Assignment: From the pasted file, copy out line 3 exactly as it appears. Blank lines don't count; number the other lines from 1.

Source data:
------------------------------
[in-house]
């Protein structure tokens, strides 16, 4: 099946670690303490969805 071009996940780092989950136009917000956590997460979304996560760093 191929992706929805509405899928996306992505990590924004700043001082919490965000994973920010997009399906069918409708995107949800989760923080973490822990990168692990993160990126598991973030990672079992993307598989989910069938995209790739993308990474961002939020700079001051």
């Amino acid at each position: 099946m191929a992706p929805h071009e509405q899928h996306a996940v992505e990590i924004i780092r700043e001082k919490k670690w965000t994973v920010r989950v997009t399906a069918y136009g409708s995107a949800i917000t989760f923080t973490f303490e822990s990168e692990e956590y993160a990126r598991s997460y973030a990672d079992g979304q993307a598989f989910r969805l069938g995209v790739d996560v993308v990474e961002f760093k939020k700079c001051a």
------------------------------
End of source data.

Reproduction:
């Amino acid at each position: 099946m191929a992706p929805h071009e509405q899928h996306a996940v992505e990590i924004i780092r700043e001082k919490k670690w965000t994973v920010r989950v997009t399906a069918y136009g409708s995107a949800i917000t989760f923080t973490f303490e822990s990168e692990e956590y993160a990126r598991s997460y973030a990672d079992g979304q993307a598989f989910r969805l069938g995209v790739d996560v993308v990474e961002f760093k939020k700079c001051a």